Ghana is dreaming to achieve a per capita income of $ 1000 by the year 2010 among others. This noble dream will not be achieved on silver platter. The success of GHANA POVERTY REDUCTION STRATEGY will come when all Ghanaians from the president at the Christianborg Castle to the street sweeper at Suhum central market do their part as it is expected us. The quest for national building is a communal enterprise and the not the burden of some selected few. Over the years the meaning of government to majority of Ghanaians means the people in helm of affairs-the president and his ministers. This has contributed to the way we handle government properties. Many state own enterprises later became a liability to the state. We steal, misuse and abuse state properties. In Akan dictum we say “aban agyapade}”. The flagrant abuse of state properties, time at our work places are all just a few examples of how we treat our mother Ghana.

At 47 years of nationhood there is nothing like consistency in our national policy. Our politics has become polytricks. At the legislative halls of Ghana's parliament the only time the majority and the minority agree in unison on issue is when they are talking of car loans. The N.P.P used every ounce of its strength to thwart the N.D.C's government VAT Amendment Bill 1997. The N.D.C on the other hand did not agree with the incumbent N.P.P government National Health Insurance Bill and opposed the bill. Why didn't the N.P.P repeal the VAT from our statues books? Whatever is good for the majority is bad for the minority.

The former National Democratic Congress regime had a document called GHANA'S VISION 2020. This document seems to make Ghana a middle income earning country by the year 2020. This document had a series of programs to be implemented. This document was thrown overboard by the N.P.P when it assumed power.

The present government also has GHANA POVERTY REDUCTION STRATEGY, a variant of the N.D.C Vision 2020. Should another government come after the N.P.P that government will come with its own strategy in moving the country forward in economic terms. I doubt whether that regime will follow it irrespective of how noble it is. For eg the N.D.C government called it National Economic Forum and the N. P.P calls it National Economic Dialogue. May be we may have a future government that will also call it National Economic Discussion. It appears what is to be good to Regime A is bad to Regime B. This is where we are. We have carried our politics to the extremes and no intersection point. Two different parties have dissimilar ways of addressing nation. The U.S.A invasion of Cuba-Bay of Pigs was planned by Republican President Dwight David Eisenhower and was implemented by succeeding Democratic President John F. Kennedy.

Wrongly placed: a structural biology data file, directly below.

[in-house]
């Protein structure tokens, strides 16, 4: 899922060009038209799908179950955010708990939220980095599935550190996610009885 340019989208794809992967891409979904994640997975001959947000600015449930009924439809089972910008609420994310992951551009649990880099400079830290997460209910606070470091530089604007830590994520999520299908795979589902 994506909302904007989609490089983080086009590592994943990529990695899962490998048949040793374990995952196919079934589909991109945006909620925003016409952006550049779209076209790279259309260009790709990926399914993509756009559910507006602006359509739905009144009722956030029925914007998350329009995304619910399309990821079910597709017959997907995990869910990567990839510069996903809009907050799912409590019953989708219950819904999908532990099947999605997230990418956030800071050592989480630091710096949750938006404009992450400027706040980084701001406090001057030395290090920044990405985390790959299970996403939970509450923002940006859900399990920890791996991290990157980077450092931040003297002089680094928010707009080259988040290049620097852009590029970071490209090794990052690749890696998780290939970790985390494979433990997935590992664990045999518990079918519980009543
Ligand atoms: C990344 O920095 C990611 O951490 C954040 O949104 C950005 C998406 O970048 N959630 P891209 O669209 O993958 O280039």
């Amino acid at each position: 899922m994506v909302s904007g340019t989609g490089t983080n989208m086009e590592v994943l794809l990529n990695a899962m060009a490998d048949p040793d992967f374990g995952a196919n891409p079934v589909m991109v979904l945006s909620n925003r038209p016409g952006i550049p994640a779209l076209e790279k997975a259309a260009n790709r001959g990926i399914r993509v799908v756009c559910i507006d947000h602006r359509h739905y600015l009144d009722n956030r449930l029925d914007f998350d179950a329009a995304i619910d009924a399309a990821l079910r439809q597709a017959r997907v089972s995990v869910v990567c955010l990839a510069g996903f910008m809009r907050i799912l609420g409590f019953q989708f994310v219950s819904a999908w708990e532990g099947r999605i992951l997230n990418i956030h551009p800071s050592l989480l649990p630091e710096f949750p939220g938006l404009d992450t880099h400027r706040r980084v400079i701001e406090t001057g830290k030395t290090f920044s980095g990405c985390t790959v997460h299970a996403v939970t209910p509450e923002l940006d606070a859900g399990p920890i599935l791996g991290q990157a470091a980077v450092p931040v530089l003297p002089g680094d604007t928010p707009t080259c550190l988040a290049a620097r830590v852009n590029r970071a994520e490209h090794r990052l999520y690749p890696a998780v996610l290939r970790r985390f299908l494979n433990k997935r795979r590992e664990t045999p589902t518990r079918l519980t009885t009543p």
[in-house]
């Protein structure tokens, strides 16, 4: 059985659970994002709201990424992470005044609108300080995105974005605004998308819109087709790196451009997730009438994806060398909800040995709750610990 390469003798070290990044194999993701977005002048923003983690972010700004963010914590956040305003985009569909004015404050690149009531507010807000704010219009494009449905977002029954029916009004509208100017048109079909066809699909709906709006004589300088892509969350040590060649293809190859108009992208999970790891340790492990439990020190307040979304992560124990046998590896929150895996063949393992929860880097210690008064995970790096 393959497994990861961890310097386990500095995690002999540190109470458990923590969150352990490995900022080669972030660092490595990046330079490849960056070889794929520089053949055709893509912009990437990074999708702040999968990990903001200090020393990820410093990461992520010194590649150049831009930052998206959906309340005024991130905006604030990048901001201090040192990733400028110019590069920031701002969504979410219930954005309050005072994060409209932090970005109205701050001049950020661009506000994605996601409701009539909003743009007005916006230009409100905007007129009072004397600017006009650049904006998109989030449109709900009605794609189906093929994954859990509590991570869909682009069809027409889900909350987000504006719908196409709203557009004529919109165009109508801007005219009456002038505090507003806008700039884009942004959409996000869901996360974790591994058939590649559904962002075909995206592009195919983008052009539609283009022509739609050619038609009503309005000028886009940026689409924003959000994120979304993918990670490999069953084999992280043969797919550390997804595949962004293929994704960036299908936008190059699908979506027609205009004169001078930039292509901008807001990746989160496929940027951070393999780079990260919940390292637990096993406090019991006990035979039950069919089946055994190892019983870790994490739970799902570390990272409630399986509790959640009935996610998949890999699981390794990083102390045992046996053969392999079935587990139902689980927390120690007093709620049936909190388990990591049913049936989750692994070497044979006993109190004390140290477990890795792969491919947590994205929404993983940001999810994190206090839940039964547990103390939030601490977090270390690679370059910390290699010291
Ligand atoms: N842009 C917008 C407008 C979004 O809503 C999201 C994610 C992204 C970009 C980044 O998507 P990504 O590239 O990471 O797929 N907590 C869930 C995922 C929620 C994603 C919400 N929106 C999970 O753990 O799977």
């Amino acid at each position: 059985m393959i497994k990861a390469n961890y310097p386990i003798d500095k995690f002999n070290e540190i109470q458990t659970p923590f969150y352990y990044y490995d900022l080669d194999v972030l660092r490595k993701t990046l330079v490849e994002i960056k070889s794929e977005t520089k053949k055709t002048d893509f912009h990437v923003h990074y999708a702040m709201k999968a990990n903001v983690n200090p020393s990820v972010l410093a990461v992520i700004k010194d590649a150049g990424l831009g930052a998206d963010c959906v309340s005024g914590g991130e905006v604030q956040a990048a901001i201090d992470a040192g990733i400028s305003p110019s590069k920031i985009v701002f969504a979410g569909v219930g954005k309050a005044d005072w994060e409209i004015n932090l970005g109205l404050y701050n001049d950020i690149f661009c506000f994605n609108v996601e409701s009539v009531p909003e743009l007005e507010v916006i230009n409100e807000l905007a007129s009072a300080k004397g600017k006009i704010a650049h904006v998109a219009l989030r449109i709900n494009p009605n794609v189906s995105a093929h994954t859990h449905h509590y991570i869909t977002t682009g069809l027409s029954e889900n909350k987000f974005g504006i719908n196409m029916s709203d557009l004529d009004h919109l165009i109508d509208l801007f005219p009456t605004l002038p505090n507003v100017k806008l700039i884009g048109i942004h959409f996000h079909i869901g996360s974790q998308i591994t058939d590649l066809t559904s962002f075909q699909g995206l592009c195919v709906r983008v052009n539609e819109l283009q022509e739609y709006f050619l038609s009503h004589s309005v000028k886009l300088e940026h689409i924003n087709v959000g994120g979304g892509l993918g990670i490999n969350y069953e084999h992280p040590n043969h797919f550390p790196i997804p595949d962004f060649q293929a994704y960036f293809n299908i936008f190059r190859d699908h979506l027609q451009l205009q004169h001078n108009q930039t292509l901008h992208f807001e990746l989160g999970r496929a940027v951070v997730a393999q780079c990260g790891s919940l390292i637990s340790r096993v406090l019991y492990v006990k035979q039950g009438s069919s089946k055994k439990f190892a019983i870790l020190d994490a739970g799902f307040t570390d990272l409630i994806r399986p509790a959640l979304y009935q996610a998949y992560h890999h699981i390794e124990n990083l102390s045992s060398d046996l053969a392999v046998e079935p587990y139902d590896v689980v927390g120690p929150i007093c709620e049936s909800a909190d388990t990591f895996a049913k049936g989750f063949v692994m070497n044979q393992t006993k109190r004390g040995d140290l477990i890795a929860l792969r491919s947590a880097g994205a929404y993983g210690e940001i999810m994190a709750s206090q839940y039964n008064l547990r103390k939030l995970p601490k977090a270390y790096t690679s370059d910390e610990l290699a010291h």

If Ghana is poised to take its rightful place in God's universe, then are some certain things that we should that will grant us all safe passage into the city of self actualization. Many years ago a great philosopher by the name John Stuart Mills said when society requires to be rebuilt there is no use in attempting to rebuild it on the old plan. The rebuilding of our nation cannot be carried on the wheels of military adventurism, poor attitude toward work, corruption, ethnic and tribal tensions and unhealthy political rivalry. The solution to our nation problem is within our reach. No prodigious thunderbolt from heaven will blast away corruption and economic decline and increase our foreign exchange reserves and shoot per capita income to say $ 4000. We the people of Ghana must commit ourselves to the desired change. National goal of economic prosperity and Ghana becoming the gateway of West Africa will not roll on the wheels of inevitability. For less than forty years Asian countries like Japan, Thailand, Indonesia, Singapore and Malaysia have been able to move their economy forward from Third World to First World. We have caused the average Ghanaian to be poorer now that he had been in 1960. We have wasted time as nation.

Freedom lays more emphasis on responsibilities than slavery. When the people of God were in Egypt under the crippling yoke of oppression and slavery. The Egyptians were thinking and making decisions for the Israelites. When they decided for emancipation, they had to walk through the wilderness for forty years and endure ordeals. Nevertheless, these people came to the promised of freedom and decided to build a nation. Now that we call ourselves a free nation then we must endure the pain and ordeals of emancipation and still move on with a firm sense of responsibilities. I have heard many times people saying Ghana would have better by now if the whites were still ruling us. Have we forgotten what happened in South Africa during the apartheid? This period of marking our forty seven years of nation, there is no time to engage in a luxury of romantic illusion and empty philosophical debate and merry making. This is time for us to look back and take stock of the past so that we can make projection. This is the time for reflection and meditation.

This piece will not be complete if I do not come out with the specific things that we need to do as nation if we want to go forward.